The new legislation on sexual offences has now come into force. What does it mean for victims of sexual violence?

The new legislation on sexual offences 

major improvements in the protection of sexual self-determination. Under this law sexual assault is now already a criminal offence if it is committed against a person’s unambiguous will. It no longer matters whether the person in question has tried to physically resist or why she/he has failed do so. The new law means that the Istanbul Convention’s call for all sexual acts committed without consent to be classified as criminal offences is at last being implemented in Germany.

Groping now illegal

The law also introduces a new category of offence: sexual harassment. Under the law, abuses previously deemed insignificant are now classified as criminal offences. Time and again, women and girls have been touched, groped and grossly sexually hararassed in public places. The law now allows them to report such offences, either immediately or at a later point in time. The police are obliged to record such reports and to investigate them.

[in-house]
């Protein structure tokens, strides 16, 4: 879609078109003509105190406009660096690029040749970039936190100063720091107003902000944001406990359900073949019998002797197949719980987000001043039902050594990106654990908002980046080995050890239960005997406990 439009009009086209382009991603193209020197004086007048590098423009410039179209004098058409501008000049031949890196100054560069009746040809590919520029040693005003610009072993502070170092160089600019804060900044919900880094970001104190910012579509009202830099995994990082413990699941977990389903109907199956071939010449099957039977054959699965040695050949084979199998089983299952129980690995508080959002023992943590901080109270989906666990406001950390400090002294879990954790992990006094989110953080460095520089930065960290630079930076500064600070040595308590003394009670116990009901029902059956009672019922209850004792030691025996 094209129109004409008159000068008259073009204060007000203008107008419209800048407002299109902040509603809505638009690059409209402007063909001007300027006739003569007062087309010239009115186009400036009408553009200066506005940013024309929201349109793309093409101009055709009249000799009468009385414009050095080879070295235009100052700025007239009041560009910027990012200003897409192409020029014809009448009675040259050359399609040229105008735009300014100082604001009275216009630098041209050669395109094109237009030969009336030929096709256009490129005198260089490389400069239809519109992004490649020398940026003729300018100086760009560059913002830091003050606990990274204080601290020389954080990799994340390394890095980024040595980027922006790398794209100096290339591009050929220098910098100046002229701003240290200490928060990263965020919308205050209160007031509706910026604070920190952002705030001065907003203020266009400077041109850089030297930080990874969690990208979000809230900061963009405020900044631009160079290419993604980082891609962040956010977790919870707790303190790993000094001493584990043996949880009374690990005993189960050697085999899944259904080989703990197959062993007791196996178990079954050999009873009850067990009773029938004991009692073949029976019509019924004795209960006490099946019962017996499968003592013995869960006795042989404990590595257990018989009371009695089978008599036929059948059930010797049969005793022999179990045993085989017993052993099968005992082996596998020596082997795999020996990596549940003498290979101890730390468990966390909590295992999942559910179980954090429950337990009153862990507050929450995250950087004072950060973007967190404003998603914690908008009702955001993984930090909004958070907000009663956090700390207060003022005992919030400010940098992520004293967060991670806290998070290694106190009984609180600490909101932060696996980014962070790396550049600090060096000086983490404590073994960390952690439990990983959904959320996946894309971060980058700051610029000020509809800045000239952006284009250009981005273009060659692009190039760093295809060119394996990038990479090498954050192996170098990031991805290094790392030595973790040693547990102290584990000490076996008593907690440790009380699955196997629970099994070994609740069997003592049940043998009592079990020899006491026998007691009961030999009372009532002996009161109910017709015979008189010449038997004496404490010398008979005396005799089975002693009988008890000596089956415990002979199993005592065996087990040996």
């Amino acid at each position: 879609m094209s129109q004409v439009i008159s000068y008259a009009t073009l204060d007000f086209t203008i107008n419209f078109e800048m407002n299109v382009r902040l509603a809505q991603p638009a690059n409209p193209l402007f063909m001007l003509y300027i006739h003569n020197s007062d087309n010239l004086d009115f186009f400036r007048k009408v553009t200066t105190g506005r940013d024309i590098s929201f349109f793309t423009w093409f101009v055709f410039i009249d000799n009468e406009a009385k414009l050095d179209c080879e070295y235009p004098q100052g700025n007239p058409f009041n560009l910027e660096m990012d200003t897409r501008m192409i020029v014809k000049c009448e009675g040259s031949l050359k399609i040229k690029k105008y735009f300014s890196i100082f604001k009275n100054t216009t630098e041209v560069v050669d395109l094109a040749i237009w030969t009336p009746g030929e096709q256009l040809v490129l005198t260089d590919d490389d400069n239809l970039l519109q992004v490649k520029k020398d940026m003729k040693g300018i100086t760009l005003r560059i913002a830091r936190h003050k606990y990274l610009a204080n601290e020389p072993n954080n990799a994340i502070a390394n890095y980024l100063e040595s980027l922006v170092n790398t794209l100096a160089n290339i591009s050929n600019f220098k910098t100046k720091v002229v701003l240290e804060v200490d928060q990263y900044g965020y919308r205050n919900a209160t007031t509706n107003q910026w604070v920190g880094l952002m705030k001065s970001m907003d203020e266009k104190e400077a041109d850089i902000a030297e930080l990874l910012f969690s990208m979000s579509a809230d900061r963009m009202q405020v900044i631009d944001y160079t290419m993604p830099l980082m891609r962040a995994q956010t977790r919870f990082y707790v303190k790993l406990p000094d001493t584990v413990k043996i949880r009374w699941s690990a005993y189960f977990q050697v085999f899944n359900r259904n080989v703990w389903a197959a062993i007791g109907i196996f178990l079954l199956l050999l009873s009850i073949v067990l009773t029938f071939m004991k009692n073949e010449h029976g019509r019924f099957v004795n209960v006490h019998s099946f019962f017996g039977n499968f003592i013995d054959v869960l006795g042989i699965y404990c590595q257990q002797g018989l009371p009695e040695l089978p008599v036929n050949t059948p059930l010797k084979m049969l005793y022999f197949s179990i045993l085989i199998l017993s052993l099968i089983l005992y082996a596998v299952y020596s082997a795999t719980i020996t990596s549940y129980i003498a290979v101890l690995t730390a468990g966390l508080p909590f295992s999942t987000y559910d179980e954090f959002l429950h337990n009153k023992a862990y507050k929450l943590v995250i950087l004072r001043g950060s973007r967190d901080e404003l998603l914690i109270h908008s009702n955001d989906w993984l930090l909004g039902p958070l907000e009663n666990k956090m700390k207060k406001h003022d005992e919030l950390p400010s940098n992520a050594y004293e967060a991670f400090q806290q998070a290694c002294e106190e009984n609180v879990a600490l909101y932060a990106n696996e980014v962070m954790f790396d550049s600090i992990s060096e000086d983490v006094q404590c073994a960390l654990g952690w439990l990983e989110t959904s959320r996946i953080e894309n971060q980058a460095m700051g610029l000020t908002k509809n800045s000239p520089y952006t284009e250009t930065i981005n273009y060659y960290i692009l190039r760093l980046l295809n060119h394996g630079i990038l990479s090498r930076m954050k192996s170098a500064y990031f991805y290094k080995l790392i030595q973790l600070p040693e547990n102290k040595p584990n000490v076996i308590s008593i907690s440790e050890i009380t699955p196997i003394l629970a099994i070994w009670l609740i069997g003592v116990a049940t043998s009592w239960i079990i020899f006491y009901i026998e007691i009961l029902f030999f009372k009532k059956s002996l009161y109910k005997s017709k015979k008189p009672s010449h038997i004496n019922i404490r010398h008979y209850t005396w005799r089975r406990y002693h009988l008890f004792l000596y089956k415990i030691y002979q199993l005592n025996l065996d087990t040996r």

Women with disabilities

The reform also abolishes the law’s unequal treatment of persons with disabilities. Women with disabilities experience sexual assault more often than women without disabilities. These acts of violence are often perpetrated by a person known to the victim. The perpetrator thinks he can get away with it because the victim may be less able to resist and because she is in some cases not capable of communicating with others. Until now, sexual assault of persons “unable to resist” carried less stringent penalties. The new law provides for harsher penalties for abuses of this kind against women with disabilities. We expect these offences to be more rigorously pursued in the future and women with disabilities to be taken seriously. 


No victim of sexual violence is responsible for the crimes committed against her. A perpetrator can no longer excuse his behaviour by saying that he did not know whether the victim consented because she did not resist. If the police/public prosecutor receive reports of such cases they must investigate them and press charges where appropriate. The new legislation means that reporting sexual assault is much more likely to lead to prosecution than in the past. Ongoing investigations of sexual assault can no longer be suspended simply because of a loophole in the law on sexual offences.